Egyptian reactions to Turkey’s suspension of diplomatic relations with Israel

Overwhelming support has met Turkey’s move to expel the Israeli ambassador from Ankara, while some wonder why Egypt isn’t doing the same
Nada Hussein Rashwan, Saturday 3 Sep 2011 | Al Ahram Online


Ahmed Davutoglu

Turkey’s Foreign Minister Ahmet Davutoglu speaks during a news conference in Ankara (Reuters)

A UN report issued this week on the Freedom Flotilla incident, where Israel boarded an aid ship bound for Gaza and killed a number of activists, prompted Turkey to suspend relations with Tel Aviv. Turkey’s move grabbed much public attention in Egypt, due to recent events that occurred Sinai where five Egyptian soldiers were killed by Israeli forces.

Since the border incident two weeks ago, protests have been sustained at the Israeli embassy in Cairo, demanding the expulsion of the Israeli ambassador from Egypt and/or withdrawing the Egyptian ambassador from Israel, in response to the killing of the soldiers. Several political forces in Egypt also called for suspending relations with Israel in response to the killings.

The flotilla incident, that took place in spring of last year, involved clashes between Israeli forces and the Turkish aid flotilla Mavi Marmara, which resulted in the death of nine Turkish activists by Israeli fire. Israel, for its part, refused to apologise for the deaths, claiming its actions were in self-defence. Tension loomed over Turkish-Israeli relations ever since, but it was not until yesterday that ties were formally cut off upon the release of a UN report on the incident.

After Turkey’s move, debate was stirred over the similarities between the incidents affecting Egypt and Turkey, and the differences in outcomes. As a variation on its response to Turkey, Israel expressed regret over the death of the Egyptian soldiers, but offered no apology.

Some political analysts linked the situations together, attributing Turkey’s escalation to feeling discomfort over of Israel expressing regret for the deaths of the five soldiers on the Egyptian border, while refusing to apologise, or even express regret, over the attack on the flotilla.

Some among Egypt’s possible presidential candidates gave their response to Turkey’s escalation and what they think about Egypt doing the same. Amr Moussa, former secretary general of the Arab League and a possible presidential candidate, wrote on his Twitter account that Turkey’s expulsion of the Israeli ambassador “came at the right timing”. He also talked about how Egypt should be following Turkey’s lead, by writing “I think that Egyptian diplomacy should recall Egypt’s ambassador in Tel Aviv until Israel apologises for penetrating the Egyptian border and killing Egyptian soldiers.”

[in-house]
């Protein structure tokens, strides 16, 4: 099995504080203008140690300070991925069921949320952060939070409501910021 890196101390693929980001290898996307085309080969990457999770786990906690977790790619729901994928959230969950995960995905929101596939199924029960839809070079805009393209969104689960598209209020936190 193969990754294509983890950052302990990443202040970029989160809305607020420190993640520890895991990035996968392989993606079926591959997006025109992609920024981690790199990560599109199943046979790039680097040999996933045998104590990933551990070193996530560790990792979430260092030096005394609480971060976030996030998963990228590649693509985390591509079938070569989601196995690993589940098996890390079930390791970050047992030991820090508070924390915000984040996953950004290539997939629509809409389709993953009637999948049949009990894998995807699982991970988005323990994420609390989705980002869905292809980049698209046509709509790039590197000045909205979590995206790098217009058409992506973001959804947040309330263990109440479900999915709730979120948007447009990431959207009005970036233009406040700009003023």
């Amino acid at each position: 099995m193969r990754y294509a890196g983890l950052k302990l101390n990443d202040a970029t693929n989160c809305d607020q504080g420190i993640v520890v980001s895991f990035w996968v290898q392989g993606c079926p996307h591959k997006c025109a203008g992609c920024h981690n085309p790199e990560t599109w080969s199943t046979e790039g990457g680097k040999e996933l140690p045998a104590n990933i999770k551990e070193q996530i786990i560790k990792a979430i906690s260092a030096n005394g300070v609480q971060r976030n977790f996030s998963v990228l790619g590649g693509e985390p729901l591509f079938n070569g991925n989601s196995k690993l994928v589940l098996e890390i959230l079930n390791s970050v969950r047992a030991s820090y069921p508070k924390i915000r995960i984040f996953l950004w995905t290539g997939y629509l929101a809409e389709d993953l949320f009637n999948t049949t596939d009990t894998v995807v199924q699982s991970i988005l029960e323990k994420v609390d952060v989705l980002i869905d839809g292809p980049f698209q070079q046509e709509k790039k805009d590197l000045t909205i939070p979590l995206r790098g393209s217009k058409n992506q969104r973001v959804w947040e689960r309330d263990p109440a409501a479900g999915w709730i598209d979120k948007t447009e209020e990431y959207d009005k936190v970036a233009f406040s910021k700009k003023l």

Also, Ayman Nour, head of Al-Ghad (Tomorrow) Party and another possible candidate for the presidency, told Egyptian Newspaper Al-Dostour, that “despite the presence of strategic cooperation between Turkey and Israel, the Turkish decision in this situation was biased towards principles and not interests.” Nour also expressed his hope that post-revolution Egypt should study Turkey’s example concerning its internal and external affairs.

Another possible candidate, Hamdeen Sabbahy, head of Al-Karama (Dignity) Party, told Al-Dostour that “the Turkish stance of expelling the Israeli ambassador and freezing military agreements with the Zionist entity is a victory for national honour and an expression of a foreign policy that [defends] the interests of the state and rejects the policy of arrogance and humiliation of Zionism.”

Sabbahy also asserted that what happened is a “firm response against the Zionist stance”, and that the Turkish position is “a clear lesson of the Arab regimes, which always argue that taking such a firm stance against the arrogant racist Zionist policies could lead to war with Israel.”

On the other hand, some question whether or not it would be right for Egypt to escalate tension with Israel. Emad Gad, a researcher at Al-Ahram Centre for Political and Strategic Studies, told Al-Masry Al-Youm newspaper that the expulsion of the Israeli ambassador from Ankara “will not mean anything, while if Egypt expels the Israeli ambassador, it would strain relations and prompt the mobilisation of military forces on the border.”

Other Egyptian responses to the Turkey’s escalation were supportive of the move. The Muslim Brotherhood released on its official website a briefing from the International Forum for Islamic Parliamentarians on the expulsion. The briefing stated that “the Forum values the step taken by the Turkish government to expel the ambassador of the Zionist entity, suspend joint military agreements and reduce the level of diplomatic representation with the entity, in response to a United Nations report on criminal practices undertaken by the Zionist occupation forces against the “Freedom Flotilla” in May of 2010.”

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